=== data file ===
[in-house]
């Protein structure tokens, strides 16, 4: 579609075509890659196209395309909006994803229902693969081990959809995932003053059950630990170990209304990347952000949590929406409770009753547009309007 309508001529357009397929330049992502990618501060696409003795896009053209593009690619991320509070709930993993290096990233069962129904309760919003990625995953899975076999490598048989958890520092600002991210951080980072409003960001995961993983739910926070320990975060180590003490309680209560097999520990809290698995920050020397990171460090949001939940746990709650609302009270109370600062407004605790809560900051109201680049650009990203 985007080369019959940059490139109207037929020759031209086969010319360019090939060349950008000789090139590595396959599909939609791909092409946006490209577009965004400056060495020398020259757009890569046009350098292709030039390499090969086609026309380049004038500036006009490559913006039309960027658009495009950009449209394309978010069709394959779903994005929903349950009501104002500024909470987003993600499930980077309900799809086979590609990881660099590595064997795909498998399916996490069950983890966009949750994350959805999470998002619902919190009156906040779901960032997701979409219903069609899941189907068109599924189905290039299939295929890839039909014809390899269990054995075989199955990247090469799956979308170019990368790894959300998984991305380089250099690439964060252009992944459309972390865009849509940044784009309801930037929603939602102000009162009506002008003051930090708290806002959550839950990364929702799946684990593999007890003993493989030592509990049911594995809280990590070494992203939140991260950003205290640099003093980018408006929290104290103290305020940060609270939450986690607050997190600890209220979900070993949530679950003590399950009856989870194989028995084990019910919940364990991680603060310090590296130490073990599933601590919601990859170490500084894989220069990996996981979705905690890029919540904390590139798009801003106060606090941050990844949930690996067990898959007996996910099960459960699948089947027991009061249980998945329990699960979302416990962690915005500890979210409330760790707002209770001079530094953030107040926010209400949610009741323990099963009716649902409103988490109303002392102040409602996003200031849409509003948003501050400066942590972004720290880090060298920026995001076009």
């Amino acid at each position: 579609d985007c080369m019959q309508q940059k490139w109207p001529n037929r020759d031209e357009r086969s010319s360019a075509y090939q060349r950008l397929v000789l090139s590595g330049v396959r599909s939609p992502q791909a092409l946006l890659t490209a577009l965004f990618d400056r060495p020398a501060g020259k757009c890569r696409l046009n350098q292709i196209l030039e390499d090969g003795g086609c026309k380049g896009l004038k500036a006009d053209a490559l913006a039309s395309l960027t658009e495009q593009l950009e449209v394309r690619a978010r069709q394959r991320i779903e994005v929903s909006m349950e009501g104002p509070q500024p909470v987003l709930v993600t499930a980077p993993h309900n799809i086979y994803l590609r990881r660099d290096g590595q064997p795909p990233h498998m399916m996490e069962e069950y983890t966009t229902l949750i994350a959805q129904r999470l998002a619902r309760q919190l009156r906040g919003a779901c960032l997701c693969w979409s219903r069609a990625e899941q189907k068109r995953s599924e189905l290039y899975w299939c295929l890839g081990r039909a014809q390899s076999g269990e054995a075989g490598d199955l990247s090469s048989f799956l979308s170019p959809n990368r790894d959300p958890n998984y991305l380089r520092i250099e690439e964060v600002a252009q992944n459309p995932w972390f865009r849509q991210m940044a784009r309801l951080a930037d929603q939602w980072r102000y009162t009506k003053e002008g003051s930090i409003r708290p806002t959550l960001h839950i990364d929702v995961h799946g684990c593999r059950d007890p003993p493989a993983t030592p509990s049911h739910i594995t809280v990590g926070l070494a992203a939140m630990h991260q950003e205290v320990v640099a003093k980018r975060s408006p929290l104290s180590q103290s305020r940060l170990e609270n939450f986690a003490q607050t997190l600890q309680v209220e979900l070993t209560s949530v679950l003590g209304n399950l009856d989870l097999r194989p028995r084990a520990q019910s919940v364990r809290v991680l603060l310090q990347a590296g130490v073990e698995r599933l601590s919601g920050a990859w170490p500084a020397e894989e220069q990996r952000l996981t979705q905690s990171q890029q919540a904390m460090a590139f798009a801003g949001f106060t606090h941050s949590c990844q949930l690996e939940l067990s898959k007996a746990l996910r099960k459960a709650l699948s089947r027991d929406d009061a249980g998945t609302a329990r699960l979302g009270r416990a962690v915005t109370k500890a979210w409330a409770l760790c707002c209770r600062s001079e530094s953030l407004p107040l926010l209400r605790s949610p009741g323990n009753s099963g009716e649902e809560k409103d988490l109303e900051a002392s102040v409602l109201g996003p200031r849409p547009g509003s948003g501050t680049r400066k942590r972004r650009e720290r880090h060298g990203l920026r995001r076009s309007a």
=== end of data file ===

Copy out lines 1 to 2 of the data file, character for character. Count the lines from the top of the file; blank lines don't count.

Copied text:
[in-house]
């Protein structure tokens, strides 16, 4: 579609075509890659196209395309909006994803229902693969081990959809995932003053059950630990170990209304990347952000949590929406409770009753547009309007 309508001529357009397929330049992502990618501060696409003795896009053209593009690619991320509070709930993993290096990233069962129904309760919003990625995953899975076999490598048989958890520092600002991210951080980072409003960001995961993983739910926070320990975060180590003490309680209560097999520990809290698995920050020397990171460090949001939940746990709650609302009270109370600062407004605790809560900051109201680049650009990203 985007080369019959940059490139109207037929020759031209086969010319360019090939060349950008000789090139590595396959599909939609791909092409946006490209577009965004400056060495020398020259757009890569046009350098292709030039390499090969086609026309380049004038500036006009490559913006039309960027658009495009950009449209394309978010069709394959779903994005929903349950009501104002500024909470987003993600499930980077309900799809086979590609990881660099590595064997795909498998399916996490069950983890966009949750994350959805999470998002619902919190009156906040779901960032997701979409219903069609899941189907068109599924189905290039299939295929890839039909014809390899269990054995075989199955990247090469799956979308170019990368790894959300998984991305380089250099690439964060252009992944459309972390865009849509940044784009309801930037929603939602102000009162009506002008003051930090708290806002959550839950990364929702799946684990593999007890003993493989030592509990049911594995809280990590070494992203939140991260950003205290640099003093980018408006929290104290103290305020940060609270939450986690607050997190600890209220979900070993949530679950003590399950009856989870194989028995084990019910919940364990991680603060310090590296130490073990599933601590919601990859170490500084894989220069990996996981979705905690890029919540904390590139798009801003106060606090941050990844949930690996067990898959007996996910099960459960699948089947027991009061249980998945329990699960979302416990962690915005500890979210409330760790707002209770001079530094953030107040926010209400949610009741323990099963009716649902409103988490109303002392102040409602996003200031849409509003948003501050400066942590972004720290880090060298920026995001076009």